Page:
WASHINGTON (AP) _ The outlook improved Tuesday for the nation's corn and soybean crops, which may dampen the effort in Congress to spend billions of dollars in drought aid.
The Agriculture Department raised production forecasts in its monthly crop report, as better yield prospects boosted the soybean estimate by 6 percent and the corn estimate by 1 percent.
If predictions are realized, this year's harvest will be the second-best on record for both crops.
That forecast may sound incredible to farmers and ranchers suffering from prolonged drought, but yields look promising in other parts of the country, analysts said. And significant rain last month gave some relief to dryness and heat that had lingered in soybean fields in the western Corn Belt.
Soybean production is forecast at 3.1 billion bushels, up 165 million bushels from last month's forecast. Price estimates dropped 10 cents to $4.90 to $5.90 a bushel, compared with last year's average of $5.68.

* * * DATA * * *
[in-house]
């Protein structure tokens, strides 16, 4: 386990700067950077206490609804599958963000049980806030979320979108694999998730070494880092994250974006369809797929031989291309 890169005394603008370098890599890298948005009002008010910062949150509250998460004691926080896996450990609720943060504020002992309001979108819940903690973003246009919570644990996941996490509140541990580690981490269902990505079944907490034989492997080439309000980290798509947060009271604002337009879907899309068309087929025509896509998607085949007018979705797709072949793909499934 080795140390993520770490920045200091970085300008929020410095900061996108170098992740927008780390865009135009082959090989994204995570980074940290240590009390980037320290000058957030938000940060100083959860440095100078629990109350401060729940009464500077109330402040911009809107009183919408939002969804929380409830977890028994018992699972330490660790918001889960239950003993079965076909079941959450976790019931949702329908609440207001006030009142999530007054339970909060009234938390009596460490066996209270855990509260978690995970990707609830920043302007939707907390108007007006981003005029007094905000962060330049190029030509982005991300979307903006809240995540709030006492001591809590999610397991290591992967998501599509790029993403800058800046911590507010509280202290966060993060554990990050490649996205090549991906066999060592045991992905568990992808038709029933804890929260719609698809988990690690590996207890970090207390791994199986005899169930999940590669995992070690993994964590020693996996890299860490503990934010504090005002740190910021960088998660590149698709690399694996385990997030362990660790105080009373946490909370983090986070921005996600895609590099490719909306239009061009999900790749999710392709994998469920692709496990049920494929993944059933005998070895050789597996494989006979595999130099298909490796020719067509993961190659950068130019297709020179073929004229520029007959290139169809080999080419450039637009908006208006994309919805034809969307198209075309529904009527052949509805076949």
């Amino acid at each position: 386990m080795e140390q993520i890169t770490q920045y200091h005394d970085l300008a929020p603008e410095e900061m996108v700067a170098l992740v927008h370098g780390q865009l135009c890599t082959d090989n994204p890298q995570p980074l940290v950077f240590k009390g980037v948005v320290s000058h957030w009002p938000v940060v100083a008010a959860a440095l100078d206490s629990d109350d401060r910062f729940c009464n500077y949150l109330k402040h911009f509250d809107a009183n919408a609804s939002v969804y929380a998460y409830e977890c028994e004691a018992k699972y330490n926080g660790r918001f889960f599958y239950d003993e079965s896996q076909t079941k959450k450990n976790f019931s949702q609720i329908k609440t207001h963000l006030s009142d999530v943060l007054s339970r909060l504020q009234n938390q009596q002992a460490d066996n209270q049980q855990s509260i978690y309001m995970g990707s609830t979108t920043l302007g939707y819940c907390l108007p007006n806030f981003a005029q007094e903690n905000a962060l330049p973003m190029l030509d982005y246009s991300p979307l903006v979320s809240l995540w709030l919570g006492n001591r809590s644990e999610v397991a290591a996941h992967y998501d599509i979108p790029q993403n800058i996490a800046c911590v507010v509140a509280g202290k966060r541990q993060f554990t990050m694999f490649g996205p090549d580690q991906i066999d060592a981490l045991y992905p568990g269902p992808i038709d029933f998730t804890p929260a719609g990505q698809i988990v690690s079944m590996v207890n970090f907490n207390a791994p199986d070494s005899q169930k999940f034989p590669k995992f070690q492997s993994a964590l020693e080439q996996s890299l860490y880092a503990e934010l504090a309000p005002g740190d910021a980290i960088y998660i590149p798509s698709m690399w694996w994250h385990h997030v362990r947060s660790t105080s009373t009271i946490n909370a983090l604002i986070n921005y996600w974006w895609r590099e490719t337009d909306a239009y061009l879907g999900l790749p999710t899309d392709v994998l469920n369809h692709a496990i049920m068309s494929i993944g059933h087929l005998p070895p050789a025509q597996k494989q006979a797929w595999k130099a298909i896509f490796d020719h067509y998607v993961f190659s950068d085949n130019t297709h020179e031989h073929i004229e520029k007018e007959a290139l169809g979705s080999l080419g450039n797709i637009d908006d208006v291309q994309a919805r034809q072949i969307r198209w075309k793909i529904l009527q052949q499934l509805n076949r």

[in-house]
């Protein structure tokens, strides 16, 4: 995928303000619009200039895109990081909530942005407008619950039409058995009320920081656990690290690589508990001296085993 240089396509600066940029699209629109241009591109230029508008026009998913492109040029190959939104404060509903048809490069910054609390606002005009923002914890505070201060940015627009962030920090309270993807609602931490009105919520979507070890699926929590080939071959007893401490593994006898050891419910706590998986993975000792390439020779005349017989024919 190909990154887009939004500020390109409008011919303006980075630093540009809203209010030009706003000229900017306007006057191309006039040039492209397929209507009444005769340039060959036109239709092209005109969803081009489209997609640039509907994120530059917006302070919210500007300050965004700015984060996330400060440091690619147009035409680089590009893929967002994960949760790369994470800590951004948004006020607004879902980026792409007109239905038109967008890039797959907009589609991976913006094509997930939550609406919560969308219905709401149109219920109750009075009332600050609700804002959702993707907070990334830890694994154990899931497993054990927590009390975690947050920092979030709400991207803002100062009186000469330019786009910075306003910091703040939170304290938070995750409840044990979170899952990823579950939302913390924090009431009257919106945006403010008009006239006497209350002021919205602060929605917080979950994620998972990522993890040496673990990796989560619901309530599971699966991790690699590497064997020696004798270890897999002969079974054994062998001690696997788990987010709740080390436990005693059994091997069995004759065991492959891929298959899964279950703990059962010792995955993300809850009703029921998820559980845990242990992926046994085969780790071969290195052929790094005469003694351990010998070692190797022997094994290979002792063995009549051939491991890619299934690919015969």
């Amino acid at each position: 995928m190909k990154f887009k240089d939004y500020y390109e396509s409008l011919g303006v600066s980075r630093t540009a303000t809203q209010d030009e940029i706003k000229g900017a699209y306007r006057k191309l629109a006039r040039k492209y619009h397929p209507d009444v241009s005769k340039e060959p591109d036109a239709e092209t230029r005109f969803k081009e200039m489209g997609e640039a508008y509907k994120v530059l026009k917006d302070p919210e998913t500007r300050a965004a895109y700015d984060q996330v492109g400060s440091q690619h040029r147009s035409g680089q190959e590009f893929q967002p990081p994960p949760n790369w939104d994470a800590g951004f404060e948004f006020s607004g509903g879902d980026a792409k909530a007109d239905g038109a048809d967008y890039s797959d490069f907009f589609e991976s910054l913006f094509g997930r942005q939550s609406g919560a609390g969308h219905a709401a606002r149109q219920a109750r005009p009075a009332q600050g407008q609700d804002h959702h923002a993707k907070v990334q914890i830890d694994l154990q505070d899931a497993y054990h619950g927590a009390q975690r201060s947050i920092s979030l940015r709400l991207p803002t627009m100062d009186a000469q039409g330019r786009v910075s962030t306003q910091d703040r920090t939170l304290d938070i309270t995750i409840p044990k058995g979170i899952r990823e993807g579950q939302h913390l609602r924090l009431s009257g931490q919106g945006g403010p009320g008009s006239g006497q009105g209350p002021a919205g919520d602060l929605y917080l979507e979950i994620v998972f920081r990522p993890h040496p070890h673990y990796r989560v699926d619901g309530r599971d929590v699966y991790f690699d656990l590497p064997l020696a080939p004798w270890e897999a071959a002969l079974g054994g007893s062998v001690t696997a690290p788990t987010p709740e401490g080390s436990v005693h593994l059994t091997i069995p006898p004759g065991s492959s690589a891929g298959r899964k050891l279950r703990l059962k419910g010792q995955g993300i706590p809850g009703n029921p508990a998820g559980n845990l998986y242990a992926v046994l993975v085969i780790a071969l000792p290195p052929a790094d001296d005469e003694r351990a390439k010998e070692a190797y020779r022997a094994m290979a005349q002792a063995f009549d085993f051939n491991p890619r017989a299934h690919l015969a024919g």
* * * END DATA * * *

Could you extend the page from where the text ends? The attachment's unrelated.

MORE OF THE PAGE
The production forecast for corn is 11.1 billion bushels, up 138 million from last month's forecast. Prices were unchanged at $2.15 to $2.55 a bushel, compared with an average of $1.99 last year.
The rosier outlook should bolster the Bush administration's resistance to a massive, $6.5 billion drought relief plan in Congress.
The administration is offering much more modest drought aid that includes $50 million for livestock producers. In all, Agriculture Secretary Mike Johanns has promised nearly $780 million to farmers; the amount includes $700 million in payments that were already planned but which farmers will get sooner.
The administration has resisted spending billions of dollars in aid because of the pricetag and because Johanns argues it would be unfairly distributed.